Fluoride Action Network

Big Canoe Utilities drops water fluoridation

Source: Smoke Signals Online -News from Big Canoe- | January 8th, 2009 | By Jim Owens and Ann Dickerson
Location: United States, Georgia

The new water treatment plant for Big Canoe will not be equipped with a water fluoridation dispensing mechanism, according to Arnold Ellison, vice president of the Big Canoe Water Company.

The company stopped adding fluoride to Big Canoe’s water in 2007, Ellison said, in part because of a simmering debate about the safety of fluoridating water.

While regulated public water companies are required by Georgia law to fluoridate their water or to hold a referendum giving citizens the choice to opt out of fluoridating, private water companies like the company serving much of Big Canoe are not subject to the law.

Water utility companies have been fluoridating the water in the United States since the 1940s and 50s, with great success.

According to the Centers for Disease Control website, “Fluoride’s ability to inhibit or even reverse the initiation and progression of dental caries (cavities) is well documented.” The American Dental Association recommends fluoride to help prevent tooth decay.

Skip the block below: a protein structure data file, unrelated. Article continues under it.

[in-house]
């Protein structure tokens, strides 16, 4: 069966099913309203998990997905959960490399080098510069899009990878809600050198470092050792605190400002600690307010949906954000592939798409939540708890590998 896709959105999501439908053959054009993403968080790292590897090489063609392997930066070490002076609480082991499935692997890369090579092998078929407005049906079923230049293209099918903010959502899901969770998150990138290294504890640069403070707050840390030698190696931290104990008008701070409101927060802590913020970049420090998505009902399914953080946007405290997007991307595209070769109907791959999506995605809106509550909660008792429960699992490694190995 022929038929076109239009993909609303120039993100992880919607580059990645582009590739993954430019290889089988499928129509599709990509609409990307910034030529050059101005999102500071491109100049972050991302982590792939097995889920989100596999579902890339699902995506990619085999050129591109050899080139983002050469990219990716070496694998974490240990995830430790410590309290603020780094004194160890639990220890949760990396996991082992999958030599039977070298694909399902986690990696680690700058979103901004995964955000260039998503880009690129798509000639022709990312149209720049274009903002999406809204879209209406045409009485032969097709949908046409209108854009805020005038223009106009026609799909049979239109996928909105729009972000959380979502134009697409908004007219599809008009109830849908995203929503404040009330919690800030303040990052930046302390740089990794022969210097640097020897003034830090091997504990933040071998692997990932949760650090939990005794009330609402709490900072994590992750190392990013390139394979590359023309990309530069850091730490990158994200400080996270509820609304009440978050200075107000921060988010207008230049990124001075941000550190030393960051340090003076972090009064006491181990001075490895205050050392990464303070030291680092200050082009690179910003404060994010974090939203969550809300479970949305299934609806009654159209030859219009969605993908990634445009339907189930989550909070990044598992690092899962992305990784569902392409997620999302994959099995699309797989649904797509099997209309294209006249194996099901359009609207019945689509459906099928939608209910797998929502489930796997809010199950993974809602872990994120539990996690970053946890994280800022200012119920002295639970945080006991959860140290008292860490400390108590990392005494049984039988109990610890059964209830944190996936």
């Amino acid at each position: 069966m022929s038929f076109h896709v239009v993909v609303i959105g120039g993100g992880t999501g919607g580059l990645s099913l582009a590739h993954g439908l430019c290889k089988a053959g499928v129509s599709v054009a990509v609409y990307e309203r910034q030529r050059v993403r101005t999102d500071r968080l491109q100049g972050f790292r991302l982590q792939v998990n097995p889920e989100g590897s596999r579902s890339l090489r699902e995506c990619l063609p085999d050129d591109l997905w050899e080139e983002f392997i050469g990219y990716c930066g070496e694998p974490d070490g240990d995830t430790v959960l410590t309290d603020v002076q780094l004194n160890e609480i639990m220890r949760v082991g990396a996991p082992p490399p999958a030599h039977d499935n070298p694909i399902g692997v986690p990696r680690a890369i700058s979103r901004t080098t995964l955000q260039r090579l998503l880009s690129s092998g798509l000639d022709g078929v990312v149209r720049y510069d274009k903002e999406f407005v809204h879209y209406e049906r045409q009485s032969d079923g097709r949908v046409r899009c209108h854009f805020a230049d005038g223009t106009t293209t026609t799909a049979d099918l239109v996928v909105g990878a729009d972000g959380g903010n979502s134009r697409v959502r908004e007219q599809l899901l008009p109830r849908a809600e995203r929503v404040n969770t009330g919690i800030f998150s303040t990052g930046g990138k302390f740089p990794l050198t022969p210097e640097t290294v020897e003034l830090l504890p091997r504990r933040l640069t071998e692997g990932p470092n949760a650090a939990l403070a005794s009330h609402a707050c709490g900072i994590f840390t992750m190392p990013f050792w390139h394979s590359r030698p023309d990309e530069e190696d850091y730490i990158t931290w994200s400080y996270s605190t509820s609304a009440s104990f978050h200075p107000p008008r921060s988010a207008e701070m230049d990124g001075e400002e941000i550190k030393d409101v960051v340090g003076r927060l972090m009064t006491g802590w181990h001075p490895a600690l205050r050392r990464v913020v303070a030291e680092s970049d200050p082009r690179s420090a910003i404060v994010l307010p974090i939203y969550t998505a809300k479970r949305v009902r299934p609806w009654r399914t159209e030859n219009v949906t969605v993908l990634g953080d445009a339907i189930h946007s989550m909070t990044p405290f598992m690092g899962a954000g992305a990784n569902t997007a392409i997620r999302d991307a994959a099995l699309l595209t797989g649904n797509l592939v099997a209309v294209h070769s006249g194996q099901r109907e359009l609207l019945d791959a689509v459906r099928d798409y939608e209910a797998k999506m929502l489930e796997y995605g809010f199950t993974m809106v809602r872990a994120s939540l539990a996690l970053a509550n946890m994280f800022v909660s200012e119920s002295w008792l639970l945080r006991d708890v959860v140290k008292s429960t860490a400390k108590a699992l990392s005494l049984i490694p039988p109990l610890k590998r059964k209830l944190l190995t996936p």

As with many other chemicals and additives, too much fluoride can be harmful, especially to infants, according to published reports. A purchaser for the water utility in Dalton, Ga., was fired in November after he refused to re-order fluoride for the company, citing the chemical’s dangers.

Dr. David Wells of Foothills Dental Associates said that while the Big Canoe Water Company isn’t required to add fluoride to the water, officials should have notified Big Canoe residents that the fluoridation program was ending.

Big Canoe residents should talk to their dentist about alternate fluoride sources, Wells said. It’s especially important for young children and for senior citizens, the dentist said.

“There have been numerous studies done over the years showing the effectiveness of adding fluoride,” said Wells, who has lived at Big Canoe for eight years. “Certainly people need to know that it’s no longer being added.”

Wells said he and his family use a non-prescription fluoride rinse, which can be purchased at any drugstore, to make sure they are getting adequate fluoride.


See more information on the Big Canoe Water Treatment Plant